John Agar is the star, and you know what to expect when you see his name in the credits. No actor was more synonymous with cheesy sci-fi than John Agar. He plays nuclear physicist Steve March. Steve and his scientific colleague Dan Murphy (Robert Fuller) have been picking up unexpected bursts of radioactivity from the vicinity of Mystery Mountain. Yes, they live near a place called Mystery Mountain. Mystery Mountain is in the middle of the desert and we’re told that nobody ever goes there. But Steve and Dan have to discover where the radioactivity is coming from so they set off in their jeep to find out.

They find a cave that wasn’t there before. Since nobody ever goes near Mystery Mountain it seems a bit strange that they’d notice a cave that wasn’t there a year earlier, but they do notice it. In the cave they discover the source of the radioactivity - a brain from outer space! This disembodied brain takes over Steve’s body.

The brain’s name is Gor. He’s from the planet Arous, and he is not a friendly alien and he has not come to Earth to save us from the consequences of our scientific folly or any of that nonsense. Gor has come to conquer.

Steve’s fiancée Sally (Joyce Meadows) realises immediately that something is wrong with Steve. He’s become much too amorous for her liking. It soon becomes obvious that apart from power Gor wants something else that most aliens seem to want - he wants our women!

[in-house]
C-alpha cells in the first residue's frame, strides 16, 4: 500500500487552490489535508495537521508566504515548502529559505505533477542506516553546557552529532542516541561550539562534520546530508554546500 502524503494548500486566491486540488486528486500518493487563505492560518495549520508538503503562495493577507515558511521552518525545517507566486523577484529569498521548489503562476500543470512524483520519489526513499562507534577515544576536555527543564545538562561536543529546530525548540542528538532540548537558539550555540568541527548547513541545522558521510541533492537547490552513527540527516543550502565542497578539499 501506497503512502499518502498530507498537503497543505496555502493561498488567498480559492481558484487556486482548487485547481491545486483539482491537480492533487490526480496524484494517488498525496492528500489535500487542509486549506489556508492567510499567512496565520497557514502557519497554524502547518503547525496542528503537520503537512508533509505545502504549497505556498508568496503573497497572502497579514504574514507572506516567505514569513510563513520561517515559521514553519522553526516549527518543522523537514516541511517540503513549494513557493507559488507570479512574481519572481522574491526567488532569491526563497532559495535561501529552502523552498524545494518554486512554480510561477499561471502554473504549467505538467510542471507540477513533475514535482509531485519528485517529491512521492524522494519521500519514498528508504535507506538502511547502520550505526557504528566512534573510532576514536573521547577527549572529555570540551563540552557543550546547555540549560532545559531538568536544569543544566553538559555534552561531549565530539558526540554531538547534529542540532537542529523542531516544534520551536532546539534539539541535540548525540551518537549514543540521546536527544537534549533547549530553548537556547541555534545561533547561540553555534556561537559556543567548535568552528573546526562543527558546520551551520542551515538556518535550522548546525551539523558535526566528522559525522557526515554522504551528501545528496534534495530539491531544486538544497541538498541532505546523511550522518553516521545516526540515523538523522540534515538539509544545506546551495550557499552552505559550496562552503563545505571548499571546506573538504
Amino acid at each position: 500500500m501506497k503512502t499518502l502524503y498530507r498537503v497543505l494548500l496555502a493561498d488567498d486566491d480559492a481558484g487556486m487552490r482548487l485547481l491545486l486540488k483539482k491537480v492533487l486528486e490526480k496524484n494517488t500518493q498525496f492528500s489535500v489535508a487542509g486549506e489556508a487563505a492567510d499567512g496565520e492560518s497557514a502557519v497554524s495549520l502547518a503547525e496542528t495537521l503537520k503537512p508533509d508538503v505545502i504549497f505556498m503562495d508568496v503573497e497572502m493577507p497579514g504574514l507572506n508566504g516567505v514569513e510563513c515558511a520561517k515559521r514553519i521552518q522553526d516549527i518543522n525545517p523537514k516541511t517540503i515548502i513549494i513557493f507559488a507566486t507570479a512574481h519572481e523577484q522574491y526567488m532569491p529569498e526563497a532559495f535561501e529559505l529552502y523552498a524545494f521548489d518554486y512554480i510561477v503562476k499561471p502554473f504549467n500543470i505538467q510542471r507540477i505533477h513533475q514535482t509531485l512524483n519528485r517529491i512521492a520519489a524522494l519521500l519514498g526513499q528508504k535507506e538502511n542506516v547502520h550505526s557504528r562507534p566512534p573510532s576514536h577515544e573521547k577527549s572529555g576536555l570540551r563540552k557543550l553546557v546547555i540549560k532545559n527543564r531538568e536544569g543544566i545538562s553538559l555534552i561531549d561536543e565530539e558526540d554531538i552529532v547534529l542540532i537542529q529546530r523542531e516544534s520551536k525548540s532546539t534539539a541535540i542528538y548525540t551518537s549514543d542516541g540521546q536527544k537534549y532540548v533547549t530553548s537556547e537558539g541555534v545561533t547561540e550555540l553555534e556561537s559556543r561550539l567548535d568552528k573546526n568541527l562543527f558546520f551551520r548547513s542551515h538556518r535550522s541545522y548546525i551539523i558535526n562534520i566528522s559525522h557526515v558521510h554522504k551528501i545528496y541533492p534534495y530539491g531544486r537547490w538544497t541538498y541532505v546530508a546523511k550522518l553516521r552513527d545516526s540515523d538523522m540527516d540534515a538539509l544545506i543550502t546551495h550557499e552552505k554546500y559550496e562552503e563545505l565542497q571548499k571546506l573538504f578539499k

Sally and her dad set out for Mystery Mountain to find out what happened there to change Steve so dramatically. And they encounter a second alien brain. This one is named Vol. Vol explains that Gor is an escaped criminal and that he is insane and power-crazed. He must be stopped. Vol will help them to stop him. But in order to do this Vol needs to take over someone’s body. Being a disembodied brain has its advantages but to stop Gor he will need a body. So he takes over the body of George. Since George is a dog this seems a rather silly choice but Sally and her dad weren’t too keen on his original idea of taking over Sally’s body. After seeing Steve go all sex-crazed their coolness about this idea is kind of understandable.

Meanwhile Gor is pushing ahead with his plans to conquer the Earth and eventually become master of the universe (as well as pushing ahead with his plans to have his evil way with poor Sally). Only a woman’s love and an alien brain in a dog’s body can  stop him!

The secret to making a science fiction movie on a zero budget is to find a story that doesn’t require elaborate special effects, since it’s obviously the special effects that are going to let you down. That’s what this movie does for most of its running time. Unfortunately the climactic scene does require special effects that work, and what this movie offers is one of the cheesiest scenes in sci-fi movie history. If you had somehow managed to take the story seriously up to this point (which I admit is pretty unlikely) then that scene entirely destroys the movie.